Sharp changes in St Helena’s climate are having an increasing impact on food crops on the island.
The draft agriculture paper, Growing Forward, warns that swings in the weather could have several effects. They include:
- lower soil fertility
- more soil erosion
- a rise in some pests and diseases
- decline in wildlife habitat
- poorer water quality
The threat comes from climate variability, meaning short-term changes in weather such as the recent severe dry spell, which led to a hosepipe ban.
The Growing Forward paper says its impact could be greater than climate change, which refers to changes that take place over decades and centuries.
It calls for research on climate swings and their impact, to allow farmers to adapt their systems for raising crops and livestock, as well as improving soil and conserving water.
But it also says they could allow farmers to try “new production and varieties”.
The paper also says farming on St Helena must have minimal negative impact on the local environment – including its human heritage.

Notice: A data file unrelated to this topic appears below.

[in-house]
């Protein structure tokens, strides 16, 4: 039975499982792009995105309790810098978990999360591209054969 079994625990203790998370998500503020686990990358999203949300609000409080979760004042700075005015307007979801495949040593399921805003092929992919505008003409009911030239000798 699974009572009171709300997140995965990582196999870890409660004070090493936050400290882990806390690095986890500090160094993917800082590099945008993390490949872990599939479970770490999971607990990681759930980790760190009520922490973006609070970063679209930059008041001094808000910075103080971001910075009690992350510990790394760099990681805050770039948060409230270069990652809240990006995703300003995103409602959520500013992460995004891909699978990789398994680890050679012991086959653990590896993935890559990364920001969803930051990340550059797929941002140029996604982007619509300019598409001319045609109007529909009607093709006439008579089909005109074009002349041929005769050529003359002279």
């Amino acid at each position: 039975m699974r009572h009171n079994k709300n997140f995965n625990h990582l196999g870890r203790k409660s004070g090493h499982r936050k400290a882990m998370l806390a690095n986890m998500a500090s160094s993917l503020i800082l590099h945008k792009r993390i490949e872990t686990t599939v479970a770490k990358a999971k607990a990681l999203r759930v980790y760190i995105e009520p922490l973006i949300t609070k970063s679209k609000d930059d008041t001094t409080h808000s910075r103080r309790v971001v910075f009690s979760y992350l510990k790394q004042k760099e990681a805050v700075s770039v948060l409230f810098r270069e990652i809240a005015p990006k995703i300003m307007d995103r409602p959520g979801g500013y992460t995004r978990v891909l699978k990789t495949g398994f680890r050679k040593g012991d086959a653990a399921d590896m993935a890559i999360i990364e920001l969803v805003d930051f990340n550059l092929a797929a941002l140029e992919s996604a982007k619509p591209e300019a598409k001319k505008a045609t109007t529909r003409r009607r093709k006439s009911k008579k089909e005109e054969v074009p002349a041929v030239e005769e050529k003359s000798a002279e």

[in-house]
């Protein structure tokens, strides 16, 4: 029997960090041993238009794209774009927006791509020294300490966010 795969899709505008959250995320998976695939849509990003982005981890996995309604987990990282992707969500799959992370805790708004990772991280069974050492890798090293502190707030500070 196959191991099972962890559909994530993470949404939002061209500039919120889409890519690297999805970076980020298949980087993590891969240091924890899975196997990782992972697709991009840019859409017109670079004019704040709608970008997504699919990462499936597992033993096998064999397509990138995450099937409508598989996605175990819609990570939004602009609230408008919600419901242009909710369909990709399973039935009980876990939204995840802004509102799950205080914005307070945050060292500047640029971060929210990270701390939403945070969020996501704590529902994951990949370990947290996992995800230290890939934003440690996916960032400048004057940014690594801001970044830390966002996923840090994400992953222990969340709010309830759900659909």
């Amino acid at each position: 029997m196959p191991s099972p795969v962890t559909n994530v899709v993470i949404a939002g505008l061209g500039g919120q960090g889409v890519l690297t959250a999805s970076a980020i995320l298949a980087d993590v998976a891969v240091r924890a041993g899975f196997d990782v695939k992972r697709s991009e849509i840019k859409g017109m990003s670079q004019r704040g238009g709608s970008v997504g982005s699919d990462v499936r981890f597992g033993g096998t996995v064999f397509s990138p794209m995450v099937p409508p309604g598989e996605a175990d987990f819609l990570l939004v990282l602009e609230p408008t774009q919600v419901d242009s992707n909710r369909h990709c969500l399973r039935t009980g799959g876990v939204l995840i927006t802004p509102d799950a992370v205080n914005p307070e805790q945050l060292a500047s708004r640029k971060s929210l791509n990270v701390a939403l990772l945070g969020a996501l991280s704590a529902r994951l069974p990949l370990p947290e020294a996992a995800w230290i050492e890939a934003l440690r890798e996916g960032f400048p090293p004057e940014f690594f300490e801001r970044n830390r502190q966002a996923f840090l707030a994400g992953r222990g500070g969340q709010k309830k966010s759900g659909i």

It says that good pasture management has actually enhanced habitat for the island’s critically endangered wirebird, though a report for leisure developer Shelco found breeding ground had been lost through poor land control.
A firm policy to deal with invasive species is part of the environmental strategy put forward.
It also says people who lease Crown land must not let it be degraded and must keep invasive weeds at bay – with effective enforcement measures to make sure they do.
Biosecurity also needs to be stepped up to stop unwanted species and diseases coming to the island, backed up by new laws.
Other proposed measures including tighter controls on hazardous chemicals, maintaining field boundaries, improving the appearance of fields and farmyards, identifying wildlife habitats, protecting historic features in the landscape, and training people in eco-friendly farming practice – which could bring financial benefits to the island.